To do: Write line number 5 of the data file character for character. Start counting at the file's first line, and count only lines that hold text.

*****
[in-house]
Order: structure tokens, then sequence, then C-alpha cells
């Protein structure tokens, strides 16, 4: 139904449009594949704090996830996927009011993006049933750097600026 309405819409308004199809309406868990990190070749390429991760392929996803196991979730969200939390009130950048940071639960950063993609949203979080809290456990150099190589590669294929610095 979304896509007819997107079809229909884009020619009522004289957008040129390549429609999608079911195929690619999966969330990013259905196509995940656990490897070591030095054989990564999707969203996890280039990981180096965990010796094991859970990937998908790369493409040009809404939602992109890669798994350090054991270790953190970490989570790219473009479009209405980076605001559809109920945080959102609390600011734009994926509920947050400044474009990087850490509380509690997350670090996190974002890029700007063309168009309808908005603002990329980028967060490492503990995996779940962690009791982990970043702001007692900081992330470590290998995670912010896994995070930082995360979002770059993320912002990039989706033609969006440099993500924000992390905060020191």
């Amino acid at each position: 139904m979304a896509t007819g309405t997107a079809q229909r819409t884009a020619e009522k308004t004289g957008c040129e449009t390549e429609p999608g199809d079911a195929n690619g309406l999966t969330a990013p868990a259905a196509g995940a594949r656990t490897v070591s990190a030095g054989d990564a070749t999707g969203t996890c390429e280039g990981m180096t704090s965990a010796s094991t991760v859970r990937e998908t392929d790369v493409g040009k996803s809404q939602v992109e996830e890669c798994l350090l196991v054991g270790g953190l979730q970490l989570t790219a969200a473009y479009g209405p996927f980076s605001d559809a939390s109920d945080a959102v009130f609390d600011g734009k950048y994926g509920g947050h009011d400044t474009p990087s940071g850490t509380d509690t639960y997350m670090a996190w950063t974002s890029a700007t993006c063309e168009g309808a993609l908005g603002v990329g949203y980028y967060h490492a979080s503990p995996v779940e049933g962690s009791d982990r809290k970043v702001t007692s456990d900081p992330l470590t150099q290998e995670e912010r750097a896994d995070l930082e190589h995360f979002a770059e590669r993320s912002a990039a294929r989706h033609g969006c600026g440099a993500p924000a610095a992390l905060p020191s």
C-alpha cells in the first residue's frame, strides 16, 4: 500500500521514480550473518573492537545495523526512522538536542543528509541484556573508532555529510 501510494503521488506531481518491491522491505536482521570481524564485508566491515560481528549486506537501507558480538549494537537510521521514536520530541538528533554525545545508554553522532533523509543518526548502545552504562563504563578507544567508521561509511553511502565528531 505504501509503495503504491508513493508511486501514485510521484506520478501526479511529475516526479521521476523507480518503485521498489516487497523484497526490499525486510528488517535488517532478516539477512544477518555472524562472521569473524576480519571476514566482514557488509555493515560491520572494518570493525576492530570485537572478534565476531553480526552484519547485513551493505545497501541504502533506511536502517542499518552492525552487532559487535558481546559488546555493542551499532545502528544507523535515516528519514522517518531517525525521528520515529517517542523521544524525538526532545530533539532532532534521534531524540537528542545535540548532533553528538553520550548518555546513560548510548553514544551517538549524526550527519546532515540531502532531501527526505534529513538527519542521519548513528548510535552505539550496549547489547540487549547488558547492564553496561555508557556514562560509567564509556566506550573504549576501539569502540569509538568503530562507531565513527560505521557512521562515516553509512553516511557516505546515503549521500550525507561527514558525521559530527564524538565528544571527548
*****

C-alpha cells in the first residue's frame, strides 16, 4: 500500500521514480550473518573492537545495523526512522538536542543528509541484556573508532555529510 501510494503521488506531481518491491522491505536482521570481524564485508566491515560481528549486506537501507558480538549494537537510521521514536520530541538528533554525545545508554553522532533523509543518526548502545552504562563504563578507544567508521561509511553511502565528531 505504501509503495503504491508513493508511486501514485510521484506520478501526479511529475516526479521521476523507480518503485521498489516487497523484497526490499525486510528488517535488517532478516539477512544477518555472524562472521569473524576480519571476514566482514557488509555493515560491520572494518570493525576492530570485537572478534565476531553480526552484519547485513551493505545497501541504502533506511536502517542499518552492525552487532559487535558481546559488546555493542551499532545502528544507523535515516528519514522517518531517525525521528520515529517517542523521544524525538526532545530533539532532532534521534531524540537528542545535540548532533553528538553520550548518555546513560548510548553514544551517538549524526550527519546532515540531502532531501527526505534529513538527519542521519548513528548510535552505539550496549547489547540487549547488558547492564553496561555508557556514562560509567564509556566506550573504549576501539569502540569509538568503530562507531565513527560505521557512521562515516553509512553516511557516505546515503549521500550525507561527514558525521559530527564524538565528544571527548